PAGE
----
Renowned auction house Sotheby's confirmed Sunday that it was canceling its "Nativelly Digital: Glitch-ism" auction after one of the featured artists said he would withdraw his art, citing a lack of representation of female-identifying artists.

Patrick Amadon, whose work revolves around the visual style known as "glitch art," said Sotheby’s "Glitch-ism" collection should have been more inclusive.

"While I believe it was a genuine oversight and the team means well, the lack of representation is a serious issue and we need to address this in our space," he said on Twitter. "Female-identifying artists have played a major role in the glitch movement."


Sotheby’s "Glitch-ism" sale began Friday as a first-of-its-kind, online auction that focuses on the genre of glitch art, composed of NFTs from 21 artists. The artworks’ mediums range from static images in the form of JPEGs to MP4s and GIFs that jitter and distort with the common characteristics of computer malfunctions. As of today, however, sales are on hold.

“Following feedback from the community, Sotheby’s is pausing 'Natively Digital: Glitch-ism' to redress the imbalance in representation within the sale, and will restart with a more equitable and diverse group of artists at a later date," the auction house told Decrypt. "Sotheby’s remains committed to working closely with the community to ensure sales are artist-driven and represent the breadth of digital artists working in Glitch Art and throughout the space.”

The sale follows Sotheby’s "Oddly Satisfying" auction—which also fell under its "Natively Digital" umbrella—featuring 58 NFT pieces and artwork from names like ARC and Lucas Zanotto.

Though the ownership of each piece is represented by an NFT, Sotheby’s had noted on its website that the genre of glitch art extends far beyond just the cryptocurrency and Web3 space, with roots that predate digital assets.


"Whether the work is a reference to the state of cryptocurrency or a wider social commentary, this glitch aesthetic has had a deep and profound impact on the formation of the Digital Art World as a whole," Sotheby’s website states.

Amadon said on Twitter that the piece’s visual flourishes were created by manipulating code in a well-known Microsoft application.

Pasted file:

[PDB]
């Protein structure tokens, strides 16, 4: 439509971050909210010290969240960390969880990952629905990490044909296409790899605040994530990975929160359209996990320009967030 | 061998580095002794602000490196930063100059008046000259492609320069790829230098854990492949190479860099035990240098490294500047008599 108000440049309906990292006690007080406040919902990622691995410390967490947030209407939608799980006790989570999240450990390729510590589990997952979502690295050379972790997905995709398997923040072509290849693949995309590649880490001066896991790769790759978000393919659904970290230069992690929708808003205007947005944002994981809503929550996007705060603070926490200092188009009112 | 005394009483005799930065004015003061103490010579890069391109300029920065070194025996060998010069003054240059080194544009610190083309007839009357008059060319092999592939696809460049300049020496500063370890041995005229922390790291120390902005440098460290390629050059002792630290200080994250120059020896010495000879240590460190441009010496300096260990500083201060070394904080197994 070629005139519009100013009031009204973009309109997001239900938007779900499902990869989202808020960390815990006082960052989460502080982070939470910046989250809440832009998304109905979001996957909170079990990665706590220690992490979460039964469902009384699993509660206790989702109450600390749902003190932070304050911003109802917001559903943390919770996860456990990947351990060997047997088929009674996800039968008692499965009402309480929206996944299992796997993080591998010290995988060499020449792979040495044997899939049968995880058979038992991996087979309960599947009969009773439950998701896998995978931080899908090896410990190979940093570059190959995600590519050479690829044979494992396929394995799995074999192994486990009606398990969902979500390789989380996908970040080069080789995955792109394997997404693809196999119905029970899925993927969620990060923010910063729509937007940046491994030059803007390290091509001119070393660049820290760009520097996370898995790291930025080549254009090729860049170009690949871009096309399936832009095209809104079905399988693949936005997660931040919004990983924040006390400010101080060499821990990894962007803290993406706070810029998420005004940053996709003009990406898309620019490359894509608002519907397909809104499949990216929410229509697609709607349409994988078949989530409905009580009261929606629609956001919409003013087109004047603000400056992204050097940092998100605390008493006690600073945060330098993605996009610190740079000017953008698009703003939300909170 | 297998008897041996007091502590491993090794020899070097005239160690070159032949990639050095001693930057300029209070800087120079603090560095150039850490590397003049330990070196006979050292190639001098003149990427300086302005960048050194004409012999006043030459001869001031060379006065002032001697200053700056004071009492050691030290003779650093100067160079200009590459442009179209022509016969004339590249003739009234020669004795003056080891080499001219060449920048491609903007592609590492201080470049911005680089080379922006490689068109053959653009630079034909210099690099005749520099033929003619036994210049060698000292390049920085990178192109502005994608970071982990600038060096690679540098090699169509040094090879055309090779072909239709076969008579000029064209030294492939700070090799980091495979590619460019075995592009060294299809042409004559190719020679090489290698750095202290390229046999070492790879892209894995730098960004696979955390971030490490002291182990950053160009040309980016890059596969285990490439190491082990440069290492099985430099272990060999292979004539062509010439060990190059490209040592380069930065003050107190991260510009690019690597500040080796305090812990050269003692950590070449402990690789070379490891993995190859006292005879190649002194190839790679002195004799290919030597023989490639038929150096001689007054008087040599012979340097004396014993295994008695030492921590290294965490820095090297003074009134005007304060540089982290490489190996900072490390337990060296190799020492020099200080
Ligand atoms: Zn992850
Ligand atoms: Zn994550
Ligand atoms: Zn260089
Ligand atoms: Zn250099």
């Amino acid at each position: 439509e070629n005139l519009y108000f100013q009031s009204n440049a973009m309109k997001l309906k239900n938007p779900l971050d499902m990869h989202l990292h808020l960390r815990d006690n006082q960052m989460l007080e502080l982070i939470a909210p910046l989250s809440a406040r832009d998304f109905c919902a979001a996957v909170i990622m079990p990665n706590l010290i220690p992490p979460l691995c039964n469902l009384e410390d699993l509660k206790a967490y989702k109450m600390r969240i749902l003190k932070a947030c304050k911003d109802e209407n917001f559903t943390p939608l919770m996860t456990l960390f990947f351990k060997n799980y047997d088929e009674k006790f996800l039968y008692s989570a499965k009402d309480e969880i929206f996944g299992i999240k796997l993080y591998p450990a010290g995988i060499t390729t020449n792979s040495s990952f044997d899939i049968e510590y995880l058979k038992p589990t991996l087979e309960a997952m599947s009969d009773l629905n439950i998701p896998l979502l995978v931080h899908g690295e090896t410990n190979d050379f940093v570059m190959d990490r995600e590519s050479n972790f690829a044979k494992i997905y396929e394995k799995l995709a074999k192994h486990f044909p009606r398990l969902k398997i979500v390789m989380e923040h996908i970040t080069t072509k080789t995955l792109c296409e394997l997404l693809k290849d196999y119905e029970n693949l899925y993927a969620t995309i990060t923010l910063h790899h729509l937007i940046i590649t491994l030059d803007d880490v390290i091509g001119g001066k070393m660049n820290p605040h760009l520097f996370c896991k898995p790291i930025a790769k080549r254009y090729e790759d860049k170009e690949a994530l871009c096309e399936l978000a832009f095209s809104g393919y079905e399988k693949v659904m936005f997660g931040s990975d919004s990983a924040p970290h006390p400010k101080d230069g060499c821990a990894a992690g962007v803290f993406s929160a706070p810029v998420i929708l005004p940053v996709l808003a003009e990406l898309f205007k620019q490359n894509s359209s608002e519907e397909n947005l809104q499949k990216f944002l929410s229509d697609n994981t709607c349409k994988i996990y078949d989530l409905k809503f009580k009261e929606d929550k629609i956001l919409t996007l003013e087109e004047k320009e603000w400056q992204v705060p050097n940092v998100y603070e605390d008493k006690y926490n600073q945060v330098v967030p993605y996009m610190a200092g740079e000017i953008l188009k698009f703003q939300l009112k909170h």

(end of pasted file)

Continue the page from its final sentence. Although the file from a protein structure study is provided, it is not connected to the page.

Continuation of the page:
The piece of artwork that had been included in the Sotheby’s sale is titled “STATIC GLITCH 2013.” It had secured 21 bids, the latest offer tallying $8,500, prior to Sotheby's announcement.

Amadon emphasized the importance of representation and inclusivity, signaling his decision was meant to influence how artists would be showcased in the future more broadly—not limited to Sotheby’s "Glitch-ism" sale.

"It's critical that we build this movement correctly," he said. "Everything we do now not only affects our community today, it will affect thousands on thousands of future artists that inherit what we've left them."

Another Amadon piece had just landed at the intersection of art and social movements. His artwork titled “No Rioters” was removed from a billboard in Hong Kong earlier this month, as reported by the Associated Press


The piece was meant to show solidarity with pro-democracy protestors who took to the city’s streets in 2019, subliminally flickering the names of activists that were arrested during the movement along with details about their prison sentences.

"Proving that one person can make change happen, Patrick Amadon steps up at a time when he could truly, just leverage his success to benefit monetarily after his Hong Kong happening," wrote Fellow glitch artist Liz on Twitter. "Instead he uses his newly earned fame to publicly protest lack of representation in art. Awesome example."

Editor's note: This article has been updated to note that Sotheby's has paused the auction and to include comment from the auction house. The headline was also updated for clarity.

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